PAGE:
An earlier version of this story incorrectly spelled the name of Navy Secretary Ray Mabus. This version has been corrected.
The run of Ricky Dobbs: Navy's quarterback in Annapolis has come to represent something larger than football
Sunday, September 5, 2010
The pride of Douglasville, Ga., began his day in the seventh row of the middle pew section at Golden Memorial United Methodist Church. In a few hours, more than 500 people would pour into a community center on the north side of town to celebrate Ricky Dobbs, but first, the young man, dressed in his Naval Academy summer whites, listened to the good word.
On that particular Sunday in mid-June, a pastor visiting from Chicago was providing the sermon. He did not know Dobbs, was not aware that the Naval Academy's starting quarterback -- and de facto archetype -- sat among the congregation and could not have anticipated that his message, like everything else that day, seemed crafted specifically for Dobbs.
"Is there anybody in here that's ever been dropped, dropped by someone who should have cared for you, but they dropped you? Dropped by someone who should have been attentive, but they didn't know what they had?" the Rev. Trunell Felder said. "Has anybody up in here been dropped, and it wasn't! Your! Fault!?"
The crowd bellowed affirmation as the fervor in Felder's voice ascended. A woman seated behind Dobbs appeared to be speaking directly into his ear as she repeated "Amen" each time Felder began to transition from one anecdote to the next.
Dobbs's right arm extended along the back of the wooden pew; his left arm rested atop his thigh. A piece of jewelry adorned his left ring finger, and the golden oval had two holes: one for the finger to slide through, the other where a black onyx once was affixed.
"My God says, 'I don't care how far you've been dropped. I don't care how far you have fallen. You still have favor,'" Felder said. "See, 'cause when you got favor, favor impacts you personally. ... When you got favor, the first thing He does is restore your identity. See, some of us don't walk strong because we don't know who we are. When you are royalty, you walk different. It ain't about being arrogant. It's about knowing who you are."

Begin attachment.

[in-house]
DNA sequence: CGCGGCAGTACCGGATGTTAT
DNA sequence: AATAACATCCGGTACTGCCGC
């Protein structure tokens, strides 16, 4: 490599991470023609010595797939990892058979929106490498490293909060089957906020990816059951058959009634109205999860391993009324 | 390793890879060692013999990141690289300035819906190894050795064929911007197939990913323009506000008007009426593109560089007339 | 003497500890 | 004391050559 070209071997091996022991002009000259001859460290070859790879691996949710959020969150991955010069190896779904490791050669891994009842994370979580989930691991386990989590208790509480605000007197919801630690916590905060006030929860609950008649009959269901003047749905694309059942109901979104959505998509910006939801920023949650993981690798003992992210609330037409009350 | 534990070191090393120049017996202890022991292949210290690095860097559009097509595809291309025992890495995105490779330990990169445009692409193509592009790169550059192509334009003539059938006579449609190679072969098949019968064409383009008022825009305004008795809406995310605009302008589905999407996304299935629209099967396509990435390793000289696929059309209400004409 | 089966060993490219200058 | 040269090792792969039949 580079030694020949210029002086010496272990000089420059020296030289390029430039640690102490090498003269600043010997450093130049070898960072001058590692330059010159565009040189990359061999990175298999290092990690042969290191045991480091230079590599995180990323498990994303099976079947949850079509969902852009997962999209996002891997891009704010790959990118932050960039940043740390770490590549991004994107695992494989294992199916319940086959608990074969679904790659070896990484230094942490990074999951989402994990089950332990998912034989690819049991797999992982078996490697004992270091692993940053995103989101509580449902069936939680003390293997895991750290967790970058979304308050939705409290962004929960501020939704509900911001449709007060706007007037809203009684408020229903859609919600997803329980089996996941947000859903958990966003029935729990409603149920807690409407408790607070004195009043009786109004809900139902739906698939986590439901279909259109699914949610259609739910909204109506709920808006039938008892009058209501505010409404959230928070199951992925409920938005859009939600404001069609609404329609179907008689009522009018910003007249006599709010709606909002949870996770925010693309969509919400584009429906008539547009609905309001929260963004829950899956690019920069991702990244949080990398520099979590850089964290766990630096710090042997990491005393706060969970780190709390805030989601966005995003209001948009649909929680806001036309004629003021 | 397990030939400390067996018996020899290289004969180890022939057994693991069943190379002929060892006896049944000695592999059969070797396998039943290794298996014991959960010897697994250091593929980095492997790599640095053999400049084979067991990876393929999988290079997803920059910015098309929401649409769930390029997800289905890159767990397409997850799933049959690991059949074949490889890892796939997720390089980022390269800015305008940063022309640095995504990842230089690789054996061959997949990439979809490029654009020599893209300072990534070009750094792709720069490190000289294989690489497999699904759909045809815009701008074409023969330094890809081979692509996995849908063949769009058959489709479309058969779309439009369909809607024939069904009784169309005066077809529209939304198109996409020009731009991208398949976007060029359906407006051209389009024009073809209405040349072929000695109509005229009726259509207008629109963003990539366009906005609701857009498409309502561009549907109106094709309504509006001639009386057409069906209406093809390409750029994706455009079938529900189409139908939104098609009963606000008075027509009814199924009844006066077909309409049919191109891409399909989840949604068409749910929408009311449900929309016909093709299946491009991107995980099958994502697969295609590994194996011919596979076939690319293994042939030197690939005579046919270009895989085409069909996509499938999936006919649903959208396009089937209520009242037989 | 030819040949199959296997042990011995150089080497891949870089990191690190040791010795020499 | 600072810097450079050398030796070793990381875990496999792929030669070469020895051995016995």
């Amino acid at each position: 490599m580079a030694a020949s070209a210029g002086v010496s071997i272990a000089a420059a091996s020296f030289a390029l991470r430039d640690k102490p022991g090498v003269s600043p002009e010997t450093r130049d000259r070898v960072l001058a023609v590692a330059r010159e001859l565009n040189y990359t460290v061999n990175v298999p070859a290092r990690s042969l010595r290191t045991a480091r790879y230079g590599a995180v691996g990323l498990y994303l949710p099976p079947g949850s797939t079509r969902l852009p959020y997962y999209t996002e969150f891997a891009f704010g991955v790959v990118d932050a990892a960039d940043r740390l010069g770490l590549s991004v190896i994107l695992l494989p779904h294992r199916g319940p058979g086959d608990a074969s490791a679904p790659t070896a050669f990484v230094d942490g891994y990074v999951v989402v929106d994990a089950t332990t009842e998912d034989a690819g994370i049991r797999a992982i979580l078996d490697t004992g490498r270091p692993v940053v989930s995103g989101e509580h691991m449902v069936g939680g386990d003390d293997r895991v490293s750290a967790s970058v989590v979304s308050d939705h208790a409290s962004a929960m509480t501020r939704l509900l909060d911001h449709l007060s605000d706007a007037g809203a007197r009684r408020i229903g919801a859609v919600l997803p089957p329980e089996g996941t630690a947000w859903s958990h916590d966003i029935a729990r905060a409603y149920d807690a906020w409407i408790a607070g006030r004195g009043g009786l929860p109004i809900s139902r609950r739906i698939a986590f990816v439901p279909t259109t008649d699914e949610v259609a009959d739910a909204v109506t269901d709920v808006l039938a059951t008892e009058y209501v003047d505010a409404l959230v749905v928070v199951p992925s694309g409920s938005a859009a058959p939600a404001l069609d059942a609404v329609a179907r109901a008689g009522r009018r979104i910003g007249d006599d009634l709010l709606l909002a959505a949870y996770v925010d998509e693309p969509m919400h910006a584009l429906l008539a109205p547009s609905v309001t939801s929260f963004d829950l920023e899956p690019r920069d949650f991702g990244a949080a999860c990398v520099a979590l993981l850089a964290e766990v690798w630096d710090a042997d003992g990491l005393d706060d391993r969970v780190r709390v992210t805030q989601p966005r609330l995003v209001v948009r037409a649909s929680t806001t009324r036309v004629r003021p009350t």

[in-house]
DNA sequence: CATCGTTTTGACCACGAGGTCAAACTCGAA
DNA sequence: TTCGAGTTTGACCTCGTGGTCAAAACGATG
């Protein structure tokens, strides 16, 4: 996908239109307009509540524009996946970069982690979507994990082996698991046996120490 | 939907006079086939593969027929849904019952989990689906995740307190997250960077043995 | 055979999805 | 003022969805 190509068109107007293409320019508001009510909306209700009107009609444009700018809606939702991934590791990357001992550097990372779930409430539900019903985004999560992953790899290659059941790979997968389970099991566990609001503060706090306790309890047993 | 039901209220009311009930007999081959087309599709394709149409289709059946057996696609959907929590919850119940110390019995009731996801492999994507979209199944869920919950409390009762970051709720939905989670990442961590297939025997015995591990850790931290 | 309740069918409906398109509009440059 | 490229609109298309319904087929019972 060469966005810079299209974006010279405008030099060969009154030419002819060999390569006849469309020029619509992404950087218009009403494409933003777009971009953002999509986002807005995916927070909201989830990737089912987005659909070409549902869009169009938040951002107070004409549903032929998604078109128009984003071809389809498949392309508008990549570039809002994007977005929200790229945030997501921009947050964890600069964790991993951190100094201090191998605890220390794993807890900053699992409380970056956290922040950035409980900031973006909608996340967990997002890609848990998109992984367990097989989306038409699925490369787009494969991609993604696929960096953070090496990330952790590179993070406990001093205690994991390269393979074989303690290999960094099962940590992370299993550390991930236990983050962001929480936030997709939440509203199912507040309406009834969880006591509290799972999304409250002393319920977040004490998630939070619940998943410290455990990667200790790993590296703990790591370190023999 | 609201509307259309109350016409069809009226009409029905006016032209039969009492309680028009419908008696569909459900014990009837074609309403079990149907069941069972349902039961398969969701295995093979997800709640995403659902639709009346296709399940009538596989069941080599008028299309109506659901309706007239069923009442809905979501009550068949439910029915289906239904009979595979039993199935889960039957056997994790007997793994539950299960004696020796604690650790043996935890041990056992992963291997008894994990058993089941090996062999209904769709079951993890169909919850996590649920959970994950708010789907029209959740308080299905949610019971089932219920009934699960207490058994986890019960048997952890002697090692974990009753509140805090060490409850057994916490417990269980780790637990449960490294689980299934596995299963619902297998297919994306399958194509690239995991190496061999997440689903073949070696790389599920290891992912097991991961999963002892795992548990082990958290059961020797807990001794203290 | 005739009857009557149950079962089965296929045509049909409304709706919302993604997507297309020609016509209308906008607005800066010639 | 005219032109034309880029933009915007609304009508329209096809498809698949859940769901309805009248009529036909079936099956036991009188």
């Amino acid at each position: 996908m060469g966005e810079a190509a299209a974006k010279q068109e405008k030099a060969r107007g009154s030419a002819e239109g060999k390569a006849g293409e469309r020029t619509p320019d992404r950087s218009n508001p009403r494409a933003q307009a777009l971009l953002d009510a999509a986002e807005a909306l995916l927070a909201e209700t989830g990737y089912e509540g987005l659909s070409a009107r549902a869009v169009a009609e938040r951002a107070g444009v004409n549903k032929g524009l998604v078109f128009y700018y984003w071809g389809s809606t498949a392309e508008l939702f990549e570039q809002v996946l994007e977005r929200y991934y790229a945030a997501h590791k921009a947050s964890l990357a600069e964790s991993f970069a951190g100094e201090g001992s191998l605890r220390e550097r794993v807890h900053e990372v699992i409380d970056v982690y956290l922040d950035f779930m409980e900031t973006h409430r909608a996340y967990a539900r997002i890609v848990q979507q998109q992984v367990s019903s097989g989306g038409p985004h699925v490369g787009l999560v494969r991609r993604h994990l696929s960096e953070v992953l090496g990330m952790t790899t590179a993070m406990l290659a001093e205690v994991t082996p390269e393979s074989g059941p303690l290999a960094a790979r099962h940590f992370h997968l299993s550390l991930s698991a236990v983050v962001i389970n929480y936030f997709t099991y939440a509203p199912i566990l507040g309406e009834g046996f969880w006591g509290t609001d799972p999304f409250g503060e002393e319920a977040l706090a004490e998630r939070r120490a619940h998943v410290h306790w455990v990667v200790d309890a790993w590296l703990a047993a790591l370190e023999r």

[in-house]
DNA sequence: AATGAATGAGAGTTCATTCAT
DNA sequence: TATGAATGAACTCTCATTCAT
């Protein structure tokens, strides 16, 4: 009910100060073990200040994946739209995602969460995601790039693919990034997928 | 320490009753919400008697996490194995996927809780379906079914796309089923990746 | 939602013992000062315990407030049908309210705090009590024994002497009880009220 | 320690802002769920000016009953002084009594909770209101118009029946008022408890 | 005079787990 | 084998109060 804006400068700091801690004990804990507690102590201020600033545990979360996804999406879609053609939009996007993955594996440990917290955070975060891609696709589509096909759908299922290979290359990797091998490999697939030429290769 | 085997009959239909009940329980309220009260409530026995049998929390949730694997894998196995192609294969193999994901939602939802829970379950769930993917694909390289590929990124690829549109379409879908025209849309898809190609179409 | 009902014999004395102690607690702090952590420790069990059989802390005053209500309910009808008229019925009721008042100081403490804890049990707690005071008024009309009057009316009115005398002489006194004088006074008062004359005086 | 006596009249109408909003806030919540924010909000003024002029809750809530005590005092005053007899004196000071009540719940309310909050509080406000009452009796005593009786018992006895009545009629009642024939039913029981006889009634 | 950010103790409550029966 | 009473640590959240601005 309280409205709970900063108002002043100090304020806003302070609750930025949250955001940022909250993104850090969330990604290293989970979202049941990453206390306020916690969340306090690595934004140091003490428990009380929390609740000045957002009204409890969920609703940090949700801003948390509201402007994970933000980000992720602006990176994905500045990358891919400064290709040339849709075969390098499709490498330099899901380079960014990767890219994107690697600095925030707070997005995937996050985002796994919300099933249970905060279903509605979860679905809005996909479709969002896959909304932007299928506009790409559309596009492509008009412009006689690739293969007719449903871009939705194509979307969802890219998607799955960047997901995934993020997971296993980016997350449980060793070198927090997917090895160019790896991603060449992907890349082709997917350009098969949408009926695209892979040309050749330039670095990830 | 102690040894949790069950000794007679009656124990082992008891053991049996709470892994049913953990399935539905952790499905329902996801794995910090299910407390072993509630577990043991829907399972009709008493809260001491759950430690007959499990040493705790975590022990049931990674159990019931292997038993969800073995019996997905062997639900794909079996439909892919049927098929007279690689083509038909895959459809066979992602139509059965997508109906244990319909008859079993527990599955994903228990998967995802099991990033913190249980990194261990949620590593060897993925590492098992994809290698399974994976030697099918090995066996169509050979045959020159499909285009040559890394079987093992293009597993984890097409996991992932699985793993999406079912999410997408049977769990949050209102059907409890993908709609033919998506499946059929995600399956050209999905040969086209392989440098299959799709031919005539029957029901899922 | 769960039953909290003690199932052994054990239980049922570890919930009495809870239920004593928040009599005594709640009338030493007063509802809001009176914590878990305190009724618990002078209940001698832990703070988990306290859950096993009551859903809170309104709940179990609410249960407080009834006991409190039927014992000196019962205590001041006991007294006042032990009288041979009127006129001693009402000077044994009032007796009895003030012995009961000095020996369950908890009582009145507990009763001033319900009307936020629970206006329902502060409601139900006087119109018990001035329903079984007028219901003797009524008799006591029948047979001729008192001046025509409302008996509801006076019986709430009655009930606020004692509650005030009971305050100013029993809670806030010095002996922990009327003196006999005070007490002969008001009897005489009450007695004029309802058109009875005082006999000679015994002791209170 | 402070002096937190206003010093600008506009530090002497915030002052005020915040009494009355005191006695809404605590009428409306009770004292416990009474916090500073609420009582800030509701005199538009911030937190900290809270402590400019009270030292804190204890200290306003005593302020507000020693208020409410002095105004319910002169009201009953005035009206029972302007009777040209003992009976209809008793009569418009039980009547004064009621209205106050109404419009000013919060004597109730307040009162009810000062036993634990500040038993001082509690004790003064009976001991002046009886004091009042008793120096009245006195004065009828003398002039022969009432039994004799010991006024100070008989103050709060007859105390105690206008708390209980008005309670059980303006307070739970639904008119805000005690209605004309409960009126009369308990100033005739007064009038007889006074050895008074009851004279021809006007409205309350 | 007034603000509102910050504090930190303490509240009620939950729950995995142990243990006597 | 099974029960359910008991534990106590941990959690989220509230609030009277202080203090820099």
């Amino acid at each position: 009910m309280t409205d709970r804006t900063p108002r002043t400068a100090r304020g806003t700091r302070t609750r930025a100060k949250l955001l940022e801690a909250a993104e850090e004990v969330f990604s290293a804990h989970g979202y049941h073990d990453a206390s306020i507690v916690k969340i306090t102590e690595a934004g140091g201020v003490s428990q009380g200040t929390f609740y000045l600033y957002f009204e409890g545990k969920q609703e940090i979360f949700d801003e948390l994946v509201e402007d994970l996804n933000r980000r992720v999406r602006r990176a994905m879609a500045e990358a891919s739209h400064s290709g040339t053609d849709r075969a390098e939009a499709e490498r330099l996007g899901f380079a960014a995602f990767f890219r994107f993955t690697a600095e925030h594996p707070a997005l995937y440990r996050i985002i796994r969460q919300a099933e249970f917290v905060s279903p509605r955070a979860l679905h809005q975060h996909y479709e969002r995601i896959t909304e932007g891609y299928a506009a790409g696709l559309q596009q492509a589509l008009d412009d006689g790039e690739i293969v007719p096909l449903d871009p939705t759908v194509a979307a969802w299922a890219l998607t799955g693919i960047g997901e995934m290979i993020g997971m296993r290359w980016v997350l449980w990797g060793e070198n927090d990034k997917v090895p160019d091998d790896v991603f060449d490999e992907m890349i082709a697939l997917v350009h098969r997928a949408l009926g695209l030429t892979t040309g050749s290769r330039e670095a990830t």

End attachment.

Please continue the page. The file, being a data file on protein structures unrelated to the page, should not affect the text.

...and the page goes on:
Dobbs is a black midshipman in a high-visibility position at the Naval Academy, which recently embarked on a campaign to increase its diversity, an element of consternation throughout its 165-year history. And Dobbs's success serves as a better promotional tool than any pamphlet or commercial.
An array of flattering synonyms was offered on Dobbs's behalf later that day in Douglasville, 20 miles west of Atlanta. During an evening ceremony that lasted nearly three hours, 16 speeches, four proclamations and one key to the city were given in his honor. On Ricky Dobbs Day, compliments were in ample supply.
Dobbs's high school offensive coordinator called the 22-year-old "an old soul in a young body." His high school's head football coach deemed Dobbs "a people magnet." A Douglasville community activist described Dobbs as "an inspiration."
Parented by an assortment of relatives while his mother fed her drug addiction and his father raised a separate family, Dobbs dealt with considerable adversity throughout his childhood, and yet he found that he thrived off all kinds of people. Though the degrees of their fascination may vary, many who have met the quarterback with the cherubic visage and the endearing smile agree: Ricky Dobbs most certainly has favor.
A few minutes after 2 p.m. on Feb. 3, 1975, a 16-year-old named Clarence Dobbs stepped onto the front porch of a house belonging to Mary Pierce Combs, a 67-year-old kindergarten teacher who had taught Dobbs's younger siblings. In one hand, Dobbs held church raffle tickets, his ruse of choice that afternoon. In the other, he held a pocketknife, the blade of which was broken off at the tip.